Awake with eager anticipation to see how we've dealt with an exclusive splash I wrote the previous day on the former England footballer Paul Merson being involved in a police rape investigation. It's the perfect bounce back from a Daily Mail story the day before, about the alleged killer of Rachel Nickell being interviewed by police in Broadmoor.
One of the great things about working for The Sun is the quality of the subs, and Chris Hockley has done a superb job on the Merson story for the splash and over pages six and seven. Likewise, Phil Todd has produced a tremendous spread for the Nickell follow-up on pages 14 and 15, in which we have a good, fresh angle.
Set off for work with a spring in my step. A day is a long time in journalism.
See a contact for coffee at 9.30am near Marble Arch and then head for Lambeth where Sir Ian Blair is presenting a briefing to crime reporters on the new Metropolitan Police radio systems. Awful traffic means I miss the presentation — which never made a line anywhere — and I head into the office to check emails, do some follow-up calls on Merson and file a quick story on it.
Lunchtime. Meet up with my old pal John Ross, an ex- Flying Squad detective turned reporter, in the crime hacks'
favourite bar near the Old Bailey. It's known to us as the Gluepot because it's so easy to get stuck there.
Wake up feeling tender and rack the shrunken remnants of my brain to remember what happened last night. A Merson story with the main angle from Thomas Whitaker has made a page lead.
The tube is stifling and the office even worse. Fortunately, I have a lunch date with a friend from the legal establishment.
We meet in Fleet Street and I manage to drink a couple of glasses and bolster it with steak and chips.
On the way back to the office, I stop off in the City to meet another friend to discuss a long-term project.
I cannot stomach alcohol and make it back to the office by 4pm to write up a "Sunday for Monday" which never makes it into the paper. I get away from the office at 7pm.
At 10pm the night newsdesk call and ask me if I can go to Maidstone the next day for a briefing on the arrest of four men in Morocco over the £53 million Tonbridge robbery.
They tell me that cage fighter Lee Murray has been nicked — but there is no mention of it in our paper the following day and the Daily Mail have a big page lead. It seems the night newsdesk had been put off going with Murray because his age didn't fit with previous cuts on him. Never believe what you read in newspapers!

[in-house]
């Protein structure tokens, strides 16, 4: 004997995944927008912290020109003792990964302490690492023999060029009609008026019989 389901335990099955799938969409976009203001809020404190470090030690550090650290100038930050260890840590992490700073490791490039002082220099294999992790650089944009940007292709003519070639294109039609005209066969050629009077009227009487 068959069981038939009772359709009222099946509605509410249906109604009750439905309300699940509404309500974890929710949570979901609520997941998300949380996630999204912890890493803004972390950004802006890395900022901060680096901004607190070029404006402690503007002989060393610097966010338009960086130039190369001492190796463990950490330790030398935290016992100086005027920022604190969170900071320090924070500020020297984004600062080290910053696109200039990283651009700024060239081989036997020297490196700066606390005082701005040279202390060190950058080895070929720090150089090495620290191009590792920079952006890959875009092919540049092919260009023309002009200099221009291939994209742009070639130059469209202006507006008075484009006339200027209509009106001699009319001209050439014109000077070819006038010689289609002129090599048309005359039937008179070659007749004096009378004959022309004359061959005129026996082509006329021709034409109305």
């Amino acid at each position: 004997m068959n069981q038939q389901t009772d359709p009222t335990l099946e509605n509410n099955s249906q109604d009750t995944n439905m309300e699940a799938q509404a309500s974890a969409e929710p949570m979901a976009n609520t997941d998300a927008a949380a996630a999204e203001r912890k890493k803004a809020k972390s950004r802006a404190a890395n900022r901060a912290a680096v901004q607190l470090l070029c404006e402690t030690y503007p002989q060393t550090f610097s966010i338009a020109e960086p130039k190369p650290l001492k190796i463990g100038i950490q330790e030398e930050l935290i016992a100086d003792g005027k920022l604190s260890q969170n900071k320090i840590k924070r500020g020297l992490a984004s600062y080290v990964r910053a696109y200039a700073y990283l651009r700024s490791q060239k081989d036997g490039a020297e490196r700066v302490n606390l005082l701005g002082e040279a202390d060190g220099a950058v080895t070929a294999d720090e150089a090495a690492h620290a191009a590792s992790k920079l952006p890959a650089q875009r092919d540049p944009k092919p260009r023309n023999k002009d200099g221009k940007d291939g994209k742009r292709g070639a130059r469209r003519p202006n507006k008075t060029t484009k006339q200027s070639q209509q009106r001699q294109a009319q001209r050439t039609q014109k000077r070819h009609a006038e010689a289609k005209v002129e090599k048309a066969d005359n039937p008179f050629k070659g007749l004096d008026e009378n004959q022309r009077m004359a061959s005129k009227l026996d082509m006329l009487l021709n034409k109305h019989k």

Leave my north London home at 7.30am and make it down to Maidstone in two hours. On the way, I get a call to tell me that Murray is indeed one of the men banged up in Morocco and so too is another south London heavy named Paul Allen.
Get lucky and bump into a friend who confirms Allen is also nicked. In addition, I hear that £1m in cash was recovered from cars pulled over the previous Friday by cops.
I'm cooking on gas and race back to London, stopping to write up my copy at a greasy spoon. I never use a laptop because they are cumbersome and take too long to scroll through for copy. If necessary, I'll go to an internet cafe or an office shop for faxes of any copy I genuinely need to read for a story.
But mainly, it's one small notebook for the stories and another for writing them up. And if it's late in the day, I'll get straight on the phone to file off the cuff.
Drive to the Gluepot, where I meet a friend for a drink — and because I have the car this time, I get away quickly.
Tonbridge has been given the "Toddy Treatment" and is a classic Sun crime spread with goons in shades and a nice run of copy.
I have been invited down to Hampshire, where the police are holding drinks for journalists at their Hamble training centre in the early evening.
A former Met officer I know very well lives nearby and we meet up for lunch overlooking the Solent.
I book into a hotel in Southampton at 4pm and shortly afterwards, a story breaks from London about an undercover cop being shot. I check it out, file from my room and then meet up with a couple of colleagues in the lobby.
I take a taxi to Hamble, where we have a very pleasant evening. I'm talking to the chief constable when the telephone trills and I hear a man has been arrested over the murder of Sally Anne Bowman.
Wake up at 6am with severe stomach cramps and a hissing radiator pouring out heat in a room that's already like a greenhouse. Papers slip under the door and I see the shot cop has made a page lead. The newsdesk tells me the Sally Anne story made a bit on the front and a turn for the main London editions.
London's calling and after bolting down a coffee, I hit the road and the phone. By midday we know who the Sally Anne suspect is, the pub where he was working as a chef when arrested and that he'd been caught when a DNA sample flagged up, following a punch-up after an England World Cup match.
One of our bright young journalists, James Clench, gets a chat with the suspect's girlfriend who gives him collects and agrees to pose for pictures herself.
It's 9pm. Time to sort out the expenses — a complete pain in the proverbial these days. Last month my exes were thrown back at me because I had not included a receipt for a £3 tube ticket.
Two weeks of exes takes me almost three hours by the time I've sorted the codes, done the VAT sums and calculated mileage. But at least I get back what I spend.
And as my old dad used to say: "You've got to speculate to accumulate."